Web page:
“Cut out all these exclamation points. An exclamation point is like laughing at your own joke.”F. Scott Fitzgerald
Damn, F. Scott; that’s cold. We were just trying to express our excitement. The most enthusiastic of the punctuation options, the exclamation point has gotten a bad rap among, well, seemingly everyone. But was it always this way? Or did the internet kill the exclamation point and Fitzgerald’s disgust was simply ahead of its time?
The exclamation point, also known as a bang, screamer, gasper, slammer, startler, or — if you’re a British hacker — a pling, has a murky history. Though no one can be sure, the conventional wisdom is that the exclamation point has its roots in the Latin word io, an expression of joy literally meaning hurray. The word was written with the i above the o and, as the language only used capital letters, the result was an exaggerated version of the exclamation point we know today.
Although it was introduced into English printing in the 15th century with the pithy moniker “the sign of admiration or exclamation,” the punctuation didn’t appear on typewriters until the 1970s. This meant typists and writers had to type a period, backspace, and then add an apostrophe above it. In other words, exclamation points were hard work and were reserved for punctuating interjections and similarly strong expressions.
These days, it’s easy to access an exclamation point on your desktop, laptop or phone keyboard. What’s not so easy, however, is conveying sincere emotion in digital communication. The exclamation point, especially when it comes to email, has become a stand-in for the tone-of-voice, body language, and facial expressions one could employ in a face-to-face conversation. Think about the last time you got an email that read “Thanks.” instead of “Thanks!” Did you question the sincerity of the statement, even for a second?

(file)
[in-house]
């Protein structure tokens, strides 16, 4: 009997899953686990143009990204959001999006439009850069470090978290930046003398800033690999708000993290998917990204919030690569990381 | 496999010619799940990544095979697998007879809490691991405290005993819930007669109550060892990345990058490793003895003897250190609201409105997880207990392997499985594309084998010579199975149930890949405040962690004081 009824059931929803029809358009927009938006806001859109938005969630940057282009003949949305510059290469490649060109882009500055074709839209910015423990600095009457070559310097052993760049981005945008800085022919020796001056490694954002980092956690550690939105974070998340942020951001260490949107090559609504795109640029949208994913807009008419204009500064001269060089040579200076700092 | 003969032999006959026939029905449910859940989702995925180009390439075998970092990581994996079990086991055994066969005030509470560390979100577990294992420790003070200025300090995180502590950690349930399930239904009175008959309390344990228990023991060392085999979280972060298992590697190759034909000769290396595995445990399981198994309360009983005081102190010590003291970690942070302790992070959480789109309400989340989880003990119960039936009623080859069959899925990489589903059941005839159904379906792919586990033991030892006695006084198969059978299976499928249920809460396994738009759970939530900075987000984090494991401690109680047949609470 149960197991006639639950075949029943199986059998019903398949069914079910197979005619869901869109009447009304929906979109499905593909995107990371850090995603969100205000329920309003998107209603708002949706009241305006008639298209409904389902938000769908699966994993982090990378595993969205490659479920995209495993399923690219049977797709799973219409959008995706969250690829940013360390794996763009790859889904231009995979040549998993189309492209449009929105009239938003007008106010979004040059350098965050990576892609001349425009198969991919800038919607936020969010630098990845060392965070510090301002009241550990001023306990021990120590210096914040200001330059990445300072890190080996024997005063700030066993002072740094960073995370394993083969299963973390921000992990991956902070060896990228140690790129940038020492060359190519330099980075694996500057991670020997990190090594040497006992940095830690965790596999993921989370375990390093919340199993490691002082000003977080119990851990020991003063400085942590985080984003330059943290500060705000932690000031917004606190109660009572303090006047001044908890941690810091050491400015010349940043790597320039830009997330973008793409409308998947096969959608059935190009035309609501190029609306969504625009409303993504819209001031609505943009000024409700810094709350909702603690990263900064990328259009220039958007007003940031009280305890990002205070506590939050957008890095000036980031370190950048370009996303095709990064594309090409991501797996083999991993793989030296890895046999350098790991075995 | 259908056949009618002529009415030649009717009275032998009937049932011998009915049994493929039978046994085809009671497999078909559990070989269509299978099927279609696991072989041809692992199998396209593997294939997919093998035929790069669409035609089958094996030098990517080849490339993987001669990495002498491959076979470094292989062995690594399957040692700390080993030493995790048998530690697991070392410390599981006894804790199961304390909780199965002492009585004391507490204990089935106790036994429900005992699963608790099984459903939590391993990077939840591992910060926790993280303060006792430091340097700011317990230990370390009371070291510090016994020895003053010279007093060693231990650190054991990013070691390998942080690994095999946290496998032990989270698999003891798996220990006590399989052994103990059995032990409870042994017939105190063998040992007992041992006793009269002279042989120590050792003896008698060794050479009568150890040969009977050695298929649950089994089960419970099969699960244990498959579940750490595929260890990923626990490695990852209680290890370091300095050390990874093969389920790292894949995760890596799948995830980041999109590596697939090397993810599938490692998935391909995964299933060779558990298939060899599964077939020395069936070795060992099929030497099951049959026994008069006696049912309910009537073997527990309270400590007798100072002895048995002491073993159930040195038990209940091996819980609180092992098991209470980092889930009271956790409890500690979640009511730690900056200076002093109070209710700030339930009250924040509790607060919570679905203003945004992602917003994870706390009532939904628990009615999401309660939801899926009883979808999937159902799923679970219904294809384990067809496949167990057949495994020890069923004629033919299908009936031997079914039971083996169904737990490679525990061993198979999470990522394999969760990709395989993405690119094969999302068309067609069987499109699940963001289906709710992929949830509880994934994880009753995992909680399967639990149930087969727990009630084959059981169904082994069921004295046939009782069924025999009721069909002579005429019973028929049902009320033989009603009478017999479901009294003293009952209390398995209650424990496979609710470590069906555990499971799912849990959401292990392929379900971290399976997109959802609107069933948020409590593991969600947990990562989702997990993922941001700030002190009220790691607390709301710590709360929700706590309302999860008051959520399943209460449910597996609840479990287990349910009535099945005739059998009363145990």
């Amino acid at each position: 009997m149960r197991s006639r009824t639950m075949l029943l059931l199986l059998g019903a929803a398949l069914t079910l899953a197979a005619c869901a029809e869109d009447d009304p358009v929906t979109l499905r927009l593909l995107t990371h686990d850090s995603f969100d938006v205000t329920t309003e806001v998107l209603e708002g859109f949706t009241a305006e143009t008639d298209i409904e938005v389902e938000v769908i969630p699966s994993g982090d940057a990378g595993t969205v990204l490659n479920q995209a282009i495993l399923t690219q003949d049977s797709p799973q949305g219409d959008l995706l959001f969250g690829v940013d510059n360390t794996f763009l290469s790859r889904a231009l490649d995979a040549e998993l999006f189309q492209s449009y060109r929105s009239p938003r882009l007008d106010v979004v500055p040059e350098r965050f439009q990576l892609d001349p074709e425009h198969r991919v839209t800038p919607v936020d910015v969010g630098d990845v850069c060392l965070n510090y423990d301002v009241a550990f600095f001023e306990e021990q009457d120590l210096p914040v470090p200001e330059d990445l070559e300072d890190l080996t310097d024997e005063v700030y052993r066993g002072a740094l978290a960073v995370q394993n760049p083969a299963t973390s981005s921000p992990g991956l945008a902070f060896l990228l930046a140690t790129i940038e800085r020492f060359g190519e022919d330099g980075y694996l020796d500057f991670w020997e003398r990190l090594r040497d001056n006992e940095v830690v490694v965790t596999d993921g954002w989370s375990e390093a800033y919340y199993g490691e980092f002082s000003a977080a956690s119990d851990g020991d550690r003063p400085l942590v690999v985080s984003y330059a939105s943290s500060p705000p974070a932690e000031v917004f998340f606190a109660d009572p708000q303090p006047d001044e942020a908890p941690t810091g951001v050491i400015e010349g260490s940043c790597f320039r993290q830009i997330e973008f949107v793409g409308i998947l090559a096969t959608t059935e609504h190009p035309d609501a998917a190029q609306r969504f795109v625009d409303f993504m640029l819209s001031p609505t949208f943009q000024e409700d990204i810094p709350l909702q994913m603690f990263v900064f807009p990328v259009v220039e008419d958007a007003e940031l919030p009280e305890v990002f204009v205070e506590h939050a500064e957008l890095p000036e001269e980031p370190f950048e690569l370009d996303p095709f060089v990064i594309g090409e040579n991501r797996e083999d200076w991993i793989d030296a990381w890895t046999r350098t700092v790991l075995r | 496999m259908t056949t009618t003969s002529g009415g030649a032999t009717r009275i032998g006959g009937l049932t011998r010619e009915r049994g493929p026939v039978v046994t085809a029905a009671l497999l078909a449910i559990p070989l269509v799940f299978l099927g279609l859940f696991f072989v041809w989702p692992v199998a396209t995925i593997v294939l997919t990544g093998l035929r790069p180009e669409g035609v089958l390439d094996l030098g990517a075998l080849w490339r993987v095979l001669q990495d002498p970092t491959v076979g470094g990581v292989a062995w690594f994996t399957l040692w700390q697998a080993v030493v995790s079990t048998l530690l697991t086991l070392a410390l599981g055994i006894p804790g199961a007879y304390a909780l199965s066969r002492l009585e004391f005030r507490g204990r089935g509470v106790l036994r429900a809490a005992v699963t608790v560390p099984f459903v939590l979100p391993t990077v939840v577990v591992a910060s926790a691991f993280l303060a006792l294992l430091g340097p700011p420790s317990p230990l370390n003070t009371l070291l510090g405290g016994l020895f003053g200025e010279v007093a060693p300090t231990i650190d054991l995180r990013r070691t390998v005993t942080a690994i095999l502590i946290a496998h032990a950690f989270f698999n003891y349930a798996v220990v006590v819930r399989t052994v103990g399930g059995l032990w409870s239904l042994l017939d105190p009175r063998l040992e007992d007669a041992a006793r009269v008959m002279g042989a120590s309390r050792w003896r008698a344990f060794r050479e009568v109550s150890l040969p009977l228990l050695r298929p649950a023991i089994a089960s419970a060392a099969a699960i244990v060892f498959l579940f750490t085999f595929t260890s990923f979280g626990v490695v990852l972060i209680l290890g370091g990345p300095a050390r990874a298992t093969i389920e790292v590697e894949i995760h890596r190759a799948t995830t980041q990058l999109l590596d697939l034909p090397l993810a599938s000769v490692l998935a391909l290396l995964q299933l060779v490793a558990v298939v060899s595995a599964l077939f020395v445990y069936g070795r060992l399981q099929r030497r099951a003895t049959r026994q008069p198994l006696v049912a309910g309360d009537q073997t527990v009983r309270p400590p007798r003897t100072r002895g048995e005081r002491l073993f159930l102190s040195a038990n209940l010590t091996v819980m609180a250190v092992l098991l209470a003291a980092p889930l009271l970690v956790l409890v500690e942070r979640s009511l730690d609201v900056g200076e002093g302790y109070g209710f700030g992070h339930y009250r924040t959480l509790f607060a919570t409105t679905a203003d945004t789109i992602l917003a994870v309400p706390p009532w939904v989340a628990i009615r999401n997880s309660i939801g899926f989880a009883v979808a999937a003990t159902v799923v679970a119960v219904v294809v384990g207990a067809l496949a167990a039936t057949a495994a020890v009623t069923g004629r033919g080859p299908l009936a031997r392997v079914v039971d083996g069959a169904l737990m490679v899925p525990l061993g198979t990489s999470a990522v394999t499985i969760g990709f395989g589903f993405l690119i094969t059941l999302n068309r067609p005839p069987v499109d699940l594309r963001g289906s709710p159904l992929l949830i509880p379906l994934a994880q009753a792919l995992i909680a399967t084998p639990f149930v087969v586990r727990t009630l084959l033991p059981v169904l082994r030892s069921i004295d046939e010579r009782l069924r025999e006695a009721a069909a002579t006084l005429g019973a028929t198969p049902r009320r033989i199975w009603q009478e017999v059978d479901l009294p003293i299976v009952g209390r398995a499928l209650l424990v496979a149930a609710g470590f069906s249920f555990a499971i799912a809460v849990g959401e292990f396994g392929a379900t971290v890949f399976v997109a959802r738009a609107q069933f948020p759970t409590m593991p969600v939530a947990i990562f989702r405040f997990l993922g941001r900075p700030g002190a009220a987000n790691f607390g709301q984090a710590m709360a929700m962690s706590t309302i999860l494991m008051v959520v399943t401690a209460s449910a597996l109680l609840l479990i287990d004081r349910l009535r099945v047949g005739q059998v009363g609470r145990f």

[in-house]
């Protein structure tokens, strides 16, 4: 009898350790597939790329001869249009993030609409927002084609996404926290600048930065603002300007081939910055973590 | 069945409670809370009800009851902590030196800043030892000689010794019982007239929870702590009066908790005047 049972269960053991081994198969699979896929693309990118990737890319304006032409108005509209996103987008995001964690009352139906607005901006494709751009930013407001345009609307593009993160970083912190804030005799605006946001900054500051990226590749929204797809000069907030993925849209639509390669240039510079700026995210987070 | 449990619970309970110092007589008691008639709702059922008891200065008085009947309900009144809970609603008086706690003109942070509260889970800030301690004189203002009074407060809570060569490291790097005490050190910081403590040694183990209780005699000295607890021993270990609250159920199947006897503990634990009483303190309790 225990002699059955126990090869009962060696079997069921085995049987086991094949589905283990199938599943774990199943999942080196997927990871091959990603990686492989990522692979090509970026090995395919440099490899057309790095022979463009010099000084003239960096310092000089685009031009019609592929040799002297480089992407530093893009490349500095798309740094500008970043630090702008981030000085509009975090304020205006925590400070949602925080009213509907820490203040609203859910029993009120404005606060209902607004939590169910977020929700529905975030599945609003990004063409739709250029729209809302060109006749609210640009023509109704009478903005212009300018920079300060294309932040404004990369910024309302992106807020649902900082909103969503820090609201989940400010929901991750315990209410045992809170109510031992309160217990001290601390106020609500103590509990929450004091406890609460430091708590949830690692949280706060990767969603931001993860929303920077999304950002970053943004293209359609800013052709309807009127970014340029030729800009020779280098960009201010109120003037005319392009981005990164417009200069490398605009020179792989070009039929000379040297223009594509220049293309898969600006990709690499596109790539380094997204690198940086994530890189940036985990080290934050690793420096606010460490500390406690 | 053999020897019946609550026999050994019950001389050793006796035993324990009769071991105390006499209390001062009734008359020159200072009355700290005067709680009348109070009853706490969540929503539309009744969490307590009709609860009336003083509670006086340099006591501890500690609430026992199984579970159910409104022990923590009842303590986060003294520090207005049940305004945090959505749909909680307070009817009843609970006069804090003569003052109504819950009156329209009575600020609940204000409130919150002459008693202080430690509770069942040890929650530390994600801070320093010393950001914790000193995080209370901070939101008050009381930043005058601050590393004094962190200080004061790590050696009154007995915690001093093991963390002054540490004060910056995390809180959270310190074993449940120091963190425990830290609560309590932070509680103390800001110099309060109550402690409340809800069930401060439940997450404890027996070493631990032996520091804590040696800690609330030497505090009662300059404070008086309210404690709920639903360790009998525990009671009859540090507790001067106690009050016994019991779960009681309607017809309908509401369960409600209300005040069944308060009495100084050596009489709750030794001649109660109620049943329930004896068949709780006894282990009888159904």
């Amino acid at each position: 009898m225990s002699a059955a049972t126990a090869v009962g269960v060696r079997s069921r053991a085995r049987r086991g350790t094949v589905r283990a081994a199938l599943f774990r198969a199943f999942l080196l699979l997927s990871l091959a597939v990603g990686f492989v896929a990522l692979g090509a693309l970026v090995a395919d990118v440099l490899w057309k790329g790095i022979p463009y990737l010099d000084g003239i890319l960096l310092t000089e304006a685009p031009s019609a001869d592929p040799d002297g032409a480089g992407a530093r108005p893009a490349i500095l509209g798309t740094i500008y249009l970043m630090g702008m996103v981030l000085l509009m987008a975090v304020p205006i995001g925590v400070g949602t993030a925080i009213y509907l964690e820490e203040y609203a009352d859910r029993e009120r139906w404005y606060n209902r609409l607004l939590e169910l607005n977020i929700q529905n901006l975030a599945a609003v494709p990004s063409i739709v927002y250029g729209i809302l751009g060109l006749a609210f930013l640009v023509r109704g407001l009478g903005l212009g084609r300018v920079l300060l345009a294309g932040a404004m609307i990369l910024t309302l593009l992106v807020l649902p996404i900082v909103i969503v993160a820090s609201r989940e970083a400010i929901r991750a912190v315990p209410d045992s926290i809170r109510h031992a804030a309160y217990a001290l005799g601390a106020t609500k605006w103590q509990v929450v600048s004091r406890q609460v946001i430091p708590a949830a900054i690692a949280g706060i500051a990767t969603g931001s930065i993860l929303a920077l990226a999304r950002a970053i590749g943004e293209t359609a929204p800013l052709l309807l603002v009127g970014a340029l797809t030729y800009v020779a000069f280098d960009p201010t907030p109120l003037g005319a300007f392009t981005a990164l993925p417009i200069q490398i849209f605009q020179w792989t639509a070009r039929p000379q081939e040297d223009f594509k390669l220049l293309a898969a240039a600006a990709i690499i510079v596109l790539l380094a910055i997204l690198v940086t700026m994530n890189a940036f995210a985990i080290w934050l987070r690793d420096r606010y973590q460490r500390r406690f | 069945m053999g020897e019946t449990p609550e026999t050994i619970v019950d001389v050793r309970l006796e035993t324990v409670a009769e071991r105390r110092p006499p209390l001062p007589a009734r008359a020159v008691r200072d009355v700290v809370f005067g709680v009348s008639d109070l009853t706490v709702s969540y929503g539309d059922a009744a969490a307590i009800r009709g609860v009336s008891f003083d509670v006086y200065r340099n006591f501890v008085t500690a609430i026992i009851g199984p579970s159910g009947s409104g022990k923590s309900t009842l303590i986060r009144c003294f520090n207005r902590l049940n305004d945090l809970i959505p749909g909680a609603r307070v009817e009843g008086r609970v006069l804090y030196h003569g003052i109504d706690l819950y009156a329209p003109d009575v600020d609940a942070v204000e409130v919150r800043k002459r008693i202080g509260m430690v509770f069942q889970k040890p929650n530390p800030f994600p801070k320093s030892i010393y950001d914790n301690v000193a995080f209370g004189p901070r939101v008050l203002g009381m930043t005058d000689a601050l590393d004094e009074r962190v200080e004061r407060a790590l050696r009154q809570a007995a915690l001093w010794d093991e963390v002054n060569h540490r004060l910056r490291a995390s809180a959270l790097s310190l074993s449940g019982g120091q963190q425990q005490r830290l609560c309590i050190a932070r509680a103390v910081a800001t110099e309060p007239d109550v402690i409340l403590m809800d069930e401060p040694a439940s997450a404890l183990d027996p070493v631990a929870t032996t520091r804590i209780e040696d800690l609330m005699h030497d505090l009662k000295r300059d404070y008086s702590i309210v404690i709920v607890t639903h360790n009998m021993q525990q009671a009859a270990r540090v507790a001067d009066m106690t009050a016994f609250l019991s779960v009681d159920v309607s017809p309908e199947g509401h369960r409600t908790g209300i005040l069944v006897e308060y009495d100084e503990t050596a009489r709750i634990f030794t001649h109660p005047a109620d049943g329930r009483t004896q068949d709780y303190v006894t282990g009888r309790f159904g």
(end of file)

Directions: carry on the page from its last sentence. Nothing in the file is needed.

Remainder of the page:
Of course, with great power comes great responsibility, and the exclamation point is no exception. There are myriad (often conflicting) rules regarding the use of the punctuation and its effect on your perceived professionalism, command of the English language, marketing prowess or, in an ironic turn, sincerity. But even Elmore Leonard, who famously advised, “You are allowed no more than two or three per 100,000 words of prose,” didn’t heed his own counsel.
Our thoughts? The exclamation point has a place among thoughtful writing, be it work email or The Great American Novel. It never hurts to edit yourself or reach for more descriptive words rather than relying on punctuation, but we don’t buy into the blanket exclamation-point-as-unprofessional theory.
To bring it full circle, a story. In 1862 Victor Hugo, desperate for an update on sales of his freshly issued novel, Les Misérables (and perhaps for money), sent a single question mark via telegram to his publisher. After selling all 7,000 copies in print within the first day, Hugo’s publisher responded with a brilliantly succinct, “!”